Reviewed by Damon_82 on February 6th, 2017:Find all reviews by Damon_82
Usually, Mike Bay goes solo on his DVD commentaries, but on this one he's joined by a good friend and a mentor: Jeanine Basinger. If you're a hardcore film buff, then you know very well who Basinger is. The track was recorded shortly after September 11th and you can sense that the mood is not exactly joyful. Basinger is mainly focused on the academic look of the film, the history of those types of films, and she asks Bay a lot of interesting questions about his decisions as a director of such a huge movie and his intentions behind certain scenes. It's a nice, quiet conversation/film discussion between two smart people and fans of the movie will surely appreciate it.

I know I did.
Commentary 2: Director of photography John Schwartzman, costume designer Michael Kaplan, production designer Nigel Phelps, supervising art director Michael Lang, and composer Hans Zimmer Rating:8.2/10 (21 votes) [graph]Login to vote or review
Reviewed by pat00139 on March 2nd, 2006:Find all reviews by pat00139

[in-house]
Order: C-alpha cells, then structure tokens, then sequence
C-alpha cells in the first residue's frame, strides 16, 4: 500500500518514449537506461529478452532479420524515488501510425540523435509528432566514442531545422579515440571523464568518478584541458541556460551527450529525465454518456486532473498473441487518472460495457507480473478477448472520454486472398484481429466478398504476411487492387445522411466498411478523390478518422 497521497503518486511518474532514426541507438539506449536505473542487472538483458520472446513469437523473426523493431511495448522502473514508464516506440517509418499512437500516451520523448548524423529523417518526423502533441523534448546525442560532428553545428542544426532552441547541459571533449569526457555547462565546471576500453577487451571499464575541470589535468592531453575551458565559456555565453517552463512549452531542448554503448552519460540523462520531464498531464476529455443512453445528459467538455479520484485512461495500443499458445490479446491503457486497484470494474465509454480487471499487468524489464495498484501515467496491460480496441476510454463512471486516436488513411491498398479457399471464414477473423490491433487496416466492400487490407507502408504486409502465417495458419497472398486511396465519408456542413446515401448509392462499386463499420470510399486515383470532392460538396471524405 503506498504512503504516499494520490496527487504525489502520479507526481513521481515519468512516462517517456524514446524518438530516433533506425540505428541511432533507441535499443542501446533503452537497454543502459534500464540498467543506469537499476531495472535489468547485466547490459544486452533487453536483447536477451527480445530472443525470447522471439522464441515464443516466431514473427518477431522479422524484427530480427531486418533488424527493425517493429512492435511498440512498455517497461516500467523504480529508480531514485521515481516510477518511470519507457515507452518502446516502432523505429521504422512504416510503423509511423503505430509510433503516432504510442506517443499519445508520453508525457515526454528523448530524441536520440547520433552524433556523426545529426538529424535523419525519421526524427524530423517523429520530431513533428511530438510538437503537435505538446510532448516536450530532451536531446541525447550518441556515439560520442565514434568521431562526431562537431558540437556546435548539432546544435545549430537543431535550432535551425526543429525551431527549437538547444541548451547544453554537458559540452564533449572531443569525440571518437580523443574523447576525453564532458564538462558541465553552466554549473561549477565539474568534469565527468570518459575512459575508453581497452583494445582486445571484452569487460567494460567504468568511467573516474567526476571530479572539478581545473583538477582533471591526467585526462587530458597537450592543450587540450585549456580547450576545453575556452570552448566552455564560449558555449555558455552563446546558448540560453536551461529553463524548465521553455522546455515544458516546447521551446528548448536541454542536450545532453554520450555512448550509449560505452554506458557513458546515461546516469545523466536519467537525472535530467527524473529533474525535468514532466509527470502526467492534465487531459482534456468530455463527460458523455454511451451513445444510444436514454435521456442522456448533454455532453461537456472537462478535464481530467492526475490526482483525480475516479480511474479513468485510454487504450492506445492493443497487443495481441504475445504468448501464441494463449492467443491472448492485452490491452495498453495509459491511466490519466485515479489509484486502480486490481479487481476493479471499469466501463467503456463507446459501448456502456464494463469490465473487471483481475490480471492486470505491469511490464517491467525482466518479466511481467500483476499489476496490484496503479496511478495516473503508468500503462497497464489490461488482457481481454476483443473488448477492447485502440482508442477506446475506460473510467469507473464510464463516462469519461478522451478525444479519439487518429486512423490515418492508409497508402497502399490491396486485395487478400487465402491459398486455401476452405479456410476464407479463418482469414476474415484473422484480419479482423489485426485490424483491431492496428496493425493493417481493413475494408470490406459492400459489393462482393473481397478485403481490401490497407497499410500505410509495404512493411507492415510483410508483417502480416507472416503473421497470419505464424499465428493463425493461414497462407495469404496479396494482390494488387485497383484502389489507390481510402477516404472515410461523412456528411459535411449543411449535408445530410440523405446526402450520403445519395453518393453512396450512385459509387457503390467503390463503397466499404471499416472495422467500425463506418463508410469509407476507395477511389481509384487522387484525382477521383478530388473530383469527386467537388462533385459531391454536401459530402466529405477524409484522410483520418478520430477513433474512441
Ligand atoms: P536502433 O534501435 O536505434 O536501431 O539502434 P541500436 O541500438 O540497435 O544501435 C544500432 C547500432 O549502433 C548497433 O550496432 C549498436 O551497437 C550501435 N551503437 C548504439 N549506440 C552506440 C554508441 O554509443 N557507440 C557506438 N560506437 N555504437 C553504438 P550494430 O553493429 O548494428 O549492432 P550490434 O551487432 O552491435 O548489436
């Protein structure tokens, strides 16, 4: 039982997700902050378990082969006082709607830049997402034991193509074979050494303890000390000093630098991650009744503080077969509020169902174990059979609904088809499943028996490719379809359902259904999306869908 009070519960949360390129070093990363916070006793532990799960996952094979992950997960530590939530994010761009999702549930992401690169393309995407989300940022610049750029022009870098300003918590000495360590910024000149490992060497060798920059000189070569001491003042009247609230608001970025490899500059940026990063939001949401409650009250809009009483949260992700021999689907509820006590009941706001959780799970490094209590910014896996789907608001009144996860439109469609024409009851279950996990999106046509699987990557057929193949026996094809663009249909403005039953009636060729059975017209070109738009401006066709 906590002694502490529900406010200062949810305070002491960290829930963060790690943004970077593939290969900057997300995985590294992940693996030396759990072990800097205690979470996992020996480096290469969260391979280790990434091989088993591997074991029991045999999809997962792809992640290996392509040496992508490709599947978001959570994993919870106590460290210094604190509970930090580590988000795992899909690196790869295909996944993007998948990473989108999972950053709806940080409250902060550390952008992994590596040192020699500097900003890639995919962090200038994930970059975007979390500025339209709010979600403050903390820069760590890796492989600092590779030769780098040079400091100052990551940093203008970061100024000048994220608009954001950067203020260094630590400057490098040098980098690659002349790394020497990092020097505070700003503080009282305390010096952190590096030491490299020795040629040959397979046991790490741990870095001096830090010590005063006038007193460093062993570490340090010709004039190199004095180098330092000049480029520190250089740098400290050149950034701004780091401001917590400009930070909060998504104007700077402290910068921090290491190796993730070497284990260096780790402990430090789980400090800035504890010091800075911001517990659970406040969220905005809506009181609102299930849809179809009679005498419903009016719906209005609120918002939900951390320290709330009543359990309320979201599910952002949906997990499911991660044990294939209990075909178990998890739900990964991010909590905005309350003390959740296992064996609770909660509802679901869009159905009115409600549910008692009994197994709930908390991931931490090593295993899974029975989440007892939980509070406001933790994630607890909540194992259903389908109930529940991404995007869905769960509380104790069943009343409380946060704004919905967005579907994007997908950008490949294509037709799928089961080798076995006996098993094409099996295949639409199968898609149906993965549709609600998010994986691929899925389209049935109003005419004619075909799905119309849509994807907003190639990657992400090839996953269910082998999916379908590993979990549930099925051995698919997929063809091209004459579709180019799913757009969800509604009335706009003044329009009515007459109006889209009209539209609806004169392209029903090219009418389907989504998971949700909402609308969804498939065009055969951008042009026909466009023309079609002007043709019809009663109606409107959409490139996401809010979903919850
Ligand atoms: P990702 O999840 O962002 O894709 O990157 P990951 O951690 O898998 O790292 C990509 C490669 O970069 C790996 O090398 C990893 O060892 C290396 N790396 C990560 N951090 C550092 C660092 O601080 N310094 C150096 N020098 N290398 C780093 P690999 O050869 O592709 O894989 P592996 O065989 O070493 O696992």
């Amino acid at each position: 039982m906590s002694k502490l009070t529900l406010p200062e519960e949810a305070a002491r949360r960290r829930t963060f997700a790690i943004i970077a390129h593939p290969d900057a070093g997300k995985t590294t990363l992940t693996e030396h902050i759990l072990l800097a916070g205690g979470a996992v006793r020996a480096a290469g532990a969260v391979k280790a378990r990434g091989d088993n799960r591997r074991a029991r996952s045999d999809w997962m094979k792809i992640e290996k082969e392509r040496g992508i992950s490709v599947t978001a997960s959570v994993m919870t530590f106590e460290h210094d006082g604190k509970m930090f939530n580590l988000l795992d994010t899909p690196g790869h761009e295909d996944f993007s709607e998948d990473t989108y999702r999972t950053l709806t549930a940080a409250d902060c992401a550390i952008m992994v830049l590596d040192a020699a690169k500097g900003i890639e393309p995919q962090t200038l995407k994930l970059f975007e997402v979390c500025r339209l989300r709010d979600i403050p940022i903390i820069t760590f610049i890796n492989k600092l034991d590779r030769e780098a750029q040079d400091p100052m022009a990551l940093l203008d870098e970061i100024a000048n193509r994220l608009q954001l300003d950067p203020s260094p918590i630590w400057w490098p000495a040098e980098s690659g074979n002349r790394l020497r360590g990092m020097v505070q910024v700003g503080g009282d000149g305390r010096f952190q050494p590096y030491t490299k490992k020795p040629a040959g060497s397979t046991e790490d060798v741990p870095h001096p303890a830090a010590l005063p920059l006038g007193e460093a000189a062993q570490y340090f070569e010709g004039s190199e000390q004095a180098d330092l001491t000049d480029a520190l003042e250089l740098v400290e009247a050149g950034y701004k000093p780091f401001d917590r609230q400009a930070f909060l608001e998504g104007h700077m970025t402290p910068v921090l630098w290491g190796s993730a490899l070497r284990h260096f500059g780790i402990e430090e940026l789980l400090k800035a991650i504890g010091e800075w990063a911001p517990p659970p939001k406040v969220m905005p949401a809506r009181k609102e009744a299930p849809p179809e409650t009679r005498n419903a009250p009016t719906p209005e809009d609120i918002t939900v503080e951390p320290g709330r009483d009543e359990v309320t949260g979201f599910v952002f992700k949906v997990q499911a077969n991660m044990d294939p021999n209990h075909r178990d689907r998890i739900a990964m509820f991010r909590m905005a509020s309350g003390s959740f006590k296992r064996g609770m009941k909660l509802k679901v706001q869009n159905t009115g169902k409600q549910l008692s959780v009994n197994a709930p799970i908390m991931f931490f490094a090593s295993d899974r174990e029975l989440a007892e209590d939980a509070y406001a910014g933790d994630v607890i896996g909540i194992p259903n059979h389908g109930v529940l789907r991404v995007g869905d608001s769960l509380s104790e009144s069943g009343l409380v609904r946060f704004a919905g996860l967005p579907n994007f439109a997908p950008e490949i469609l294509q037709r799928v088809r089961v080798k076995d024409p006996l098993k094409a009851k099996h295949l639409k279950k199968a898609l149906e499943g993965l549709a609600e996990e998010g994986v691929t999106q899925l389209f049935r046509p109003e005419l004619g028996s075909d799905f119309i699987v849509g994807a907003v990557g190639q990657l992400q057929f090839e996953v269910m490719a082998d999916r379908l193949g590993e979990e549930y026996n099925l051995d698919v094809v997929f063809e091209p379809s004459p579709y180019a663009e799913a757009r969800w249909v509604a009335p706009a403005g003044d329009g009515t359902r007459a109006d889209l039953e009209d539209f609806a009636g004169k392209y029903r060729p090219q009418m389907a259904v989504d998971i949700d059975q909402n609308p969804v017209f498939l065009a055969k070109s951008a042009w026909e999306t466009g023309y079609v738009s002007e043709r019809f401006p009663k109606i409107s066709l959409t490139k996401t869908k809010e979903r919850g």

A very nice technical track. The most frustrating thing is that there are no effects people in here. Even with the other stuff on the other disks, I still would have enjoyed hearing someone talk about what the shots were and how they were accomplished. John Schwartzman, though, does talk about the effects a fair bit, especially during the attack sequence. Heís the one who talks the most, which isnít too bad because heís fairly interesting. He mostly talks about shot composition and lighting, though (given heís the cinematographer, that shouldnít surprise anybody). One thing I really like about him is that he mentions his personal views about the movie. For instance, he thinks the small scene with William Fichtner (Dannyís father) at the beginning doesnít really go anywhere, and that the final hour (the Doolittle raid) shouldnít have been put in because it seems like another mini-movie that seems out of place in a movie about Pearl Harbor. Being an (aspiring) amateur photographer, I found the way some of the scenes were shot interesting. He and Michael Kaplan are together, and the other three seem to have been recorded separately. Michael has some small things to say here and there, obviously, about the costumes. He basically mentions that what you see is pretty much accurate to what the uniforms actually were. I wish Nigel Phelps would have spoken more. On a period piece the production design is always important and there could have been many small trivia tidbits. What he does say is standard production design stuff Ė moving from place to place, trying to fulfill Bayís vision and the like. Martin Laing doesnít really talk much. As far I could tell he speaks only about 5 times or so. For what itís worth, he could have been taken out completely, or been given a separate track with some other people. Zimmer doesnít talk much either, but he is sort of interesting when he does speak. He mostly talks about his philosophy towards movie music. The track is interesting, and like the other commentaries, makes the movie go by faster than the dialogue. There is some dead air, but with 5 technical people, on a movie like ĎPearl Harborí, thereís ample amount of information to give out. These 5 guys do a nice all-around job.